greater, or more visible, than they had been before. The marquis of Hamilton (whether upon the The earl of Newcastle (who was governor to the fame of the treaty, or sent for by the king, few prince, and one of the most valuable men in the knew) left his fleet before Leith in a very peaceable kingdom, in his fortune, in his dependences, and posture, and came to the Berkes some hours after in his qualifications) had, at his own charge, the treaty was signed; which was very conve- drawn together a goodly troop of horse of two nient to him, for thereby he was free from the hundred ; which for the most part consisted of reproach that attended it, and at liberty to find the best gentlemen of the north, who were either fault with it; which he did freely to the king, and allied to the earl, or of immediate dependence upon to some others, whereby he preserved himself in him, and came together purely upon his account; credit to do more mischief. Many were then of and called this troop the prince of Wales's troop; opinion, and still are, that the marquis at that time whereof the earl himself was captain. When the was very odious to his countrymen; and it is earl of Holland marched with that party into certain that the chief managers at the treaty did Scotland, the earl of Newcastle accompanied him persuade the English in whom they most confided, with that troop, and upon occasion of some orders, that their principal aim was to remove him from desired that troop, since it belonged to the prince the court; which was a design willingly heard, of Wales, might have some precedence; which and universally grateful. But whatever state of the general of the horse refused to grant him, grace he stood in when he came thither, he did but required him to march in the rank he had himself so good offices before he parted, that he prescribed ; and the other obeyed it accordingly, was no more in their disfavour. The king's army but with resentment, imputing it to the little was presently disbanded, and the Scots returned kindness that was between them. But as soon as to Edinburgh with all they desired; having gotten the army was disbanded, he sent a challenge many more friends in England than they had be to the earl of Holland, by a gentleman very puncfore; kept all their officers, and as many of their tual, and well acquainted with those errands; who men as they thought fit, in pay; and prosecuted took a proper season to mention it to him, withall those who had not shewed the same zeal out a possibility of suspicion. The earl of Holin their covenant as themselves with great rigour, land was never suspected to want courage, yet in as men whose affections they doubted; and, instead this occasion he shewed not that alacrity, but that of remitting any thing of their rage against their the delay, exposed it to notice; and so, by the bishops, they entered a public protestation, “That king's authority, the matter was composed; though “ they did not intend, by any thing contained in discoursed of with liberty enough to give the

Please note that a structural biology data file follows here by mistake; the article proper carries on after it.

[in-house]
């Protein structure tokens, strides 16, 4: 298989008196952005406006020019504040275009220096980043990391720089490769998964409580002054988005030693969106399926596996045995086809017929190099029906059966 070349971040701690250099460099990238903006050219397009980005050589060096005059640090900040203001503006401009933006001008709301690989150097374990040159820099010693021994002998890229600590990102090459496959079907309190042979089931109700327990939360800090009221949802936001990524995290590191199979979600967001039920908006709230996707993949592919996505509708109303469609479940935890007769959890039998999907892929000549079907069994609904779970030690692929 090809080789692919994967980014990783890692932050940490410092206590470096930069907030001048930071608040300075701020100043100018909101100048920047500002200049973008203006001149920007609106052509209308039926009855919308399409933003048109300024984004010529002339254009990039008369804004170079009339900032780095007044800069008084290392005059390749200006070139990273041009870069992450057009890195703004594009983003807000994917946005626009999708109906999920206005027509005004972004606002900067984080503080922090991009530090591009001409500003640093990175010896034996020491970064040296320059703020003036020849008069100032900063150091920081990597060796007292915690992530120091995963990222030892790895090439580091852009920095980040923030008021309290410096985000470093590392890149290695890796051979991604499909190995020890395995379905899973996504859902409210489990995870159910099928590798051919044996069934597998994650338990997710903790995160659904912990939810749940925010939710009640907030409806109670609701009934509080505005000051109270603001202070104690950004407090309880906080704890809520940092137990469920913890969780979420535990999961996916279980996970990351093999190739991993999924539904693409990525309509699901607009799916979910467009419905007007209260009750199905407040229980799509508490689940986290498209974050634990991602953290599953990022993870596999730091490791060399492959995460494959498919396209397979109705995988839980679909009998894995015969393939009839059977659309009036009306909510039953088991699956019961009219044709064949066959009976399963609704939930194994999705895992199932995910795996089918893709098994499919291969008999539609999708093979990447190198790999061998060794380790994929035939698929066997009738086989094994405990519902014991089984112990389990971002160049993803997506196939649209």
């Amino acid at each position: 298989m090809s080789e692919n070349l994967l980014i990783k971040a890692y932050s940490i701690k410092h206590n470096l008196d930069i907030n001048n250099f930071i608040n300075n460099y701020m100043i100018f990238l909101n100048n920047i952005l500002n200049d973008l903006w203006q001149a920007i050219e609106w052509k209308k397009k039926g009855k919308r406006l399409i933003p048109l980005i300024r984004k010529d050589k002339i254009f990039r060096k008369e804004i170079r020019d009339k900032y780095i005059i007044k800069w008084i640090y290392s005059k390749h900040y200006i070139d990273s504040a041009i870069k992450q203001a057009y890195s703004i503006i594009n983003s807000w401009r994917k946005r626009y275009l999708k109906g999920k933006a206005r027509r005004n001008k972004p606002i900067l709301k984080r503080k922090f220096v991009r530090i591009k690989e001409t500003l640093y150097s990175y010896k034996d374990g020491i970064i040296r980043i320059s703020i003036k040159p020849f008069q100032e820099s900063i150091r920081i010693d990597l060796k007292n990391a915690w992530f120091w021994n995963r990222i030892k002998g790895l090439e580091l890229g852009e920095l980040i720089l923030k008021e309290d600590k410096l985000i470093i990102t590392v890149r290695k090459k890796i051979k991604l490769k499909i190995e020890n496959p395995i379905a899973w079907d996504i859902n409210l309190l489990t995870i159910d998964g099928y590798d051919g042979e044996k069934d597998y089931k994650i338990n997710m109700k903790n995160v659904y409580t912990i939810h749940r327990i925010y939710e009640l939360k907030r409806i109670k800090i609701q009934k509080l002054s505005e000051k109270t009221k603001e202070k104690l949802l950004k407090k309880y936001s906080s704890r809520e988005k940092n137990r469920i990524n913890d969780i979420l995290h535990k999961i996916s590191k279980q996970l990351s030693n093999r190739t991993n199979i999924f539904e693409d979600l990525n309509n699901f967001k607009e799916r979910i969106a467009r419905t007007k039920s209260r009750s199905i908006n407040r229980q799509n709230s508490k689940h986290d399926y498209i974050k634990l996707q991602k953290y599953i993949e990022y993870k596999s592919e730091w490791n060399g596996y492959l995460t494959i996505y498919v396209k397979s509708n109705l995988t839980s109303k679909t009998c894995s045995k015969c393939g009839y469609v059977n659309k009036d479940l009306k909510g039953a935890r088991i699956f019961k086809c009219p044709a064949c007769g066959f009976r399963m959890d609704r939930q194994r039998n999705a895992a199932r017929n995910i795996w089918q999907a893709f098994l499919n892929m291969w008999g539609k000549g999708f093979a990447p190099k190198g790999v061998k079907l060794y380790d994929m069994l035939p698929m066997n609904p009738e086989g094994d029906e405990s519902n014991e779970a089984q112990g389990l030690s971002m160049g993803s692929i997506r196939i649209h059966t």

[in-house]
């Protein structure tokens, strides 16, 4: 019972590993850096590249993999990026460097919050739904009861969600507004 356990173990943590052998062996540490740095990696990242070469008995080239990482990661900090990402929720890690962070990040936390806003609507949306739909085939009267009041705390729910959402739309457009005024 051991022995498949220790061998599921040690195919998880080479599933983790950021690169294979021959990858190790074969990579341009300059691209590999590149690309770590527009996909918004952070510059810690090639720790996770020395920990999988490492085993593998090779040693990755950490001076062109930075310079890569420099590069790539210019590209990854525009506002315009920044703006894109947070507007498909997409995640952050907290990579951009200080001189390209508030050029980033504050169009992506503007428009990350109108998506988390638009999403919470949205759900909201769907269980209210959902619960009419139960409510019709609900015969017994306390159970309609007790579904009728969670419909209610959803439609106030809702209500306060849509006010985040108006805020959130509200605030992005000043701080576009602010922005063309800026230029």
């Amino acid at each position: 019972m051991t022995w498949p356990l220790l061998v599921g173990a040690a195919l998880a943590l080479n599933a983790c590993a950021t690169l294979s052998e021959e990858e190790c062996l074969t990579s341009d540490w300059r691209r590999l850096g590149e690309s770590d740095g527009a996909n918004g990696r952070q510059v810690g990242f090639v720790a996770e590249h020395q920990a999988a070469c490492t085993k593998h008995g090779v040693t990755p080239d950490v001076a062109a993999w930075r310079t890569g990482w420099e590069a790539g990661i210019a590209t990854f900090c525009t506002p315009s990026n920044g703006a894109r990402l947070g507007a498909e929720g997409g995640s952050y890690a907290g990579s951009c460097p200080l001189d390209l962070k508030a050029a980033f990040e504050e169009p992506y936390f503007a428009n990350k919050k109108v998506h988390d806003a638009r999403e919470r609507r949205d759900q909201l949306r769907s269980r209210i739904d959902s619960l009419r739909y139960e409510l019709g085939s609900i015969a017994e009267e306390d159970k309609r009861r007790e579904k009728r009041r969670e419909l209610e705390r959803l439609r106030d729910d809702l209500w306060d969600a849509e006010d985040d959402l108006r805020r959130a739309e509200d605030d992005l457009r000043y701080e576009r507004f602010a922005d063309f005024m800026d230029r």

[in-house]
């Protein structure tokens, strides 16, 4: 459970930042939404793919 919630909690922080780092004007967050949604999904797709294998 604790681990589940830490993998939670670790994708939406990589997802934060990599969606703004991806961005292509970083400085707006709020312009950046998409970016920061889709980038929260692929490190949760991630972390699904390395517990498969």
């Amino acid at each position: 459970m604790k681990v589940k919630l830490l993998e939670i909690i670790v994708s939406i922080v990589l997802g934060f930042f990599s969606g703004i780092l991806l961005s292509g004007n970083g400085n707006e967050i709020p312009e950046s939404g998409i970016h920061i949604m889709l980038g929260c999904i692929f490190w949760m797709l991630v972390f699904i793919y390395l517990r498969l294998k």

1639.] France and Holland assist the Scots. Argyle joins with the Covenanters. 51 whole court occasion to express their affections to which had not been favourable to his designs; either party.